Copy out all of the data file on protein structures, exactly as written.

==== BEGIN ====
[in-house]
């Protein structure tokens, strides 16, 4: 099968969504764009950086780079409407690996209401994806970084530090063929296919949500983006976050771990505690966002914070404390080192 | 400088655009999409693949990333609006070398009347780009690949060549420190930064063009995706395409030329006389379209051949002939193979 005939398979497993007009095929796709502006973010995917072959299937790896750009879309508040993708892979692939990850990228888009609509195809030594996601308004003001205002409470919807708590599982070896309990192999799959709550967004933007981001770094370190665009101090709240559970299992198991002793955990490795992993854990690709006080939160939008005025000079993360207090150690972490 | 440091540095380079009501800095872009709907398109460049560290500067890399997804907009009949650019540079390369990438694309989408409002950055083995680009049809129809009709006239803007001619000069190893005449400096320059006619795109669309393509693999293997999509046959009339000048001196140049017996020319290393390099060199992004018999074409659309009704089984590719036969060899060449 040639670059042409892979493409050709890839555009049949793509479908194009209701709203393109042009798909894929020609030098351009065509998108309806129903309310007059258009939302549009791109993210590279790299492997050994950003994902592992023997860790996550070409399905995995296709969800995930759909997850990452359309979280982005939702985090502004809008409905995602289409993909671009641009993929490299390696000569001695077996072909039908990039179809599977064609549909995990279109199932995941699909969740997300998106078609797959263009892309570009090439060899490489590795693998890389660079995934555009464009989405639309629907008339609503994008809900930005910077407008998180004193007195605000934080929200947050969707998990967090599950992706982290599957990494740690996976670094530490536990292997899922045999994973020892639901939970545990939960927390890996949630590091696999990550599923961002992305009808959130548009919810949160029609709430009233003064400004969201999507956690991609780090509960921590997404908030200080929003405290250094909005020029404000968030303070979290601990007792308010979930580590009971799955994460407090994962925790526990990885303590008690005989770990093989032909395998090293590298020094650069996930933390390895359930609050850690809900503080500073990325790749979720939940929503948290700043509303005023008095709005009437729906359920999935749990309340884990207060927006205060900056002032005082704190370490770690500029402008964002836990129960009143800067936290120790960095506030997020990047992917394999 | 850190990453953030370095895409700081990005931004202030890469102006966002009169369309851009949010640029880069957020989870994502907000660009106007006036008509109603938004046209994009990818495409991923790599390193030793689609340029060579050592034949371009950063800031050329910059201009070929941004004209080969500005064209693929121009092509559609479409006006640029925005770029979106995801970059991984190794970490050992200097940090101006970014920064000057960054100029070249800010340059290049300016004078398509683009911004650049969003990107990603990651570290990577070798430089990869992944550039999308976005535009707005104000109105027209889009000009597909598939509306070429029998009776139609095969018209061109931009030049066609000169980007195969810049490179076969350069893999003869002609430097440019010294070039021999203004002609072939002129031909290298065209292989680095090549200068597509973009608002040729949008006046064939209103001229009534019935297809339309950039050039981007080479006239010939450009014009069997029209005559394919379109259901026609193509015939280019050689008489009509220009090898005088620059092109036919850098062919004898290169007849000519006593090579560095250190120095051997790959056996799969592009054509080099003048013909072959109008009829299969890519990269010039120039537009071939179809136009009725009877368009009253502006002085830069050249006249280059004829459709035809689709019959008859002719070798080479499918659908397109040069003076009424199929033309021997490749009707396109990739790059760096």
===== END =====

[in-house]
């Protein structure tokens, strides 16, 4: 099968969504764009950086780079409407690996209401994806970084530090063929296919949500983006976050771990505690966002914070404390080192 | 400088655009999409693949990333609006070398009347780009690949060549420190930064063009995706395409030329006389379209051949002939193979 005939398979497993007009095929796709502006973010995917072959299937790896750009879309508040993708892979692939990850990228888009609509195809030594996601308004003001205002409470919807708590599982070896309990192999799959709550967004933007981001770094370190665009101090709240559970299992198991002793955990490795992993854990690709006080939160939008005025000079993360207090150690972490 | 440091540095380079009501800095872009709907398109460049560290500067890399997804907009009949650019540079390369990438694309989408409002950055083995680009049809129809009709006239803007001619000069190893005449400096320059006619795109669309393509693999293997999509046959009339000048001196140049017996020319290393390099060199992004018999074409659309009704089984590719036969060899060449 040639670059042409892979493409050709890839555009049949793509479908194009209701709203393109042009798909894929020609030098351009065509998108309806129903309310007059258009939302549009791109993210590279790299492997050994950003994902592992023997860790996550070409399905995995296709969800995930759909997850990452359309979280982005939702985090502004809008409905995602289409993909671009641009993929490299390696000569001695077996072909039908990039179809599977064609549909995990279109199932995941699909969740997300998106078609797959263009892309570009090439060899490489590795693998890389660079995934555009464009989405639309629907008339609503994008809900930005910077407008998180004193007195605000934080929200947050969707998990967090599950992706982290599957990494740690996976670094530490536990292997899922045999994973020892639901939970545990939960927390890996949630590091696999990550599923961002992305009808959130548009919810949160029609709430009233003064400004969201999507956690991609780090509960921590997404908030200080929003405290250094909005020029404000968030303070979290601990007792308010979930580590009971799955994460407090994962925790526990990885303590008690005989770990093989032909395998090293590298020094650069996930933390390895359930609050850690809900503080500073990325790749979720939940929503948290700043509303005023008095709005009437729906359920999935749990309340884990207060927006205060900056002032005082704190370490770690500029402008964002836990129960009143800067936290120790960095506030997020990047992917394999 | 850190990453953030370095895409700081990005931004202030890469102006966002009169369309851009949010640029880069957020989870994502907000660009106007006036008509109603938004046209994009990818495409991923790599390193030793689609340029060579050592034949371009950063800031050329910059201009070929941004004209080969500005064209693929121009092509559609479409006006640029925005770029979106995801970059991984190794970490050992200097940090101006970014920064000057960054100029070249800010340059290049300016004078398509683009911004650049969003990107990603990651570290990577070798430089990869992944550039999308976005535009707005104000109105027209889009000009597909598939509306070429029998009776139609095969018209061109931009030049066609000169980007195969810049490179076969350069893999003869002609430097440019010294070039021999203004002609072939002129031909290298065209292989680095090549200068597509973009608002040729949008006046064939209103001229009534019935297809339309950039050039981007080479006239010939450009014009069997029209005559394919379109259901026609193509015939280019050689008489009509220009090898005088620059092109036919850098062919004898290169007849000519006593090579560095250190120095051997790959056996799969592009054509080099003048013909072959109008009829299969890519990269010039120039537009071939179809136009009725009877368009009253502006002085830069050249006249280059004829459709035809689709019959008859002719070798080479499918659908397109040069003076009424199929033309021997490749009707396109990739790059760096």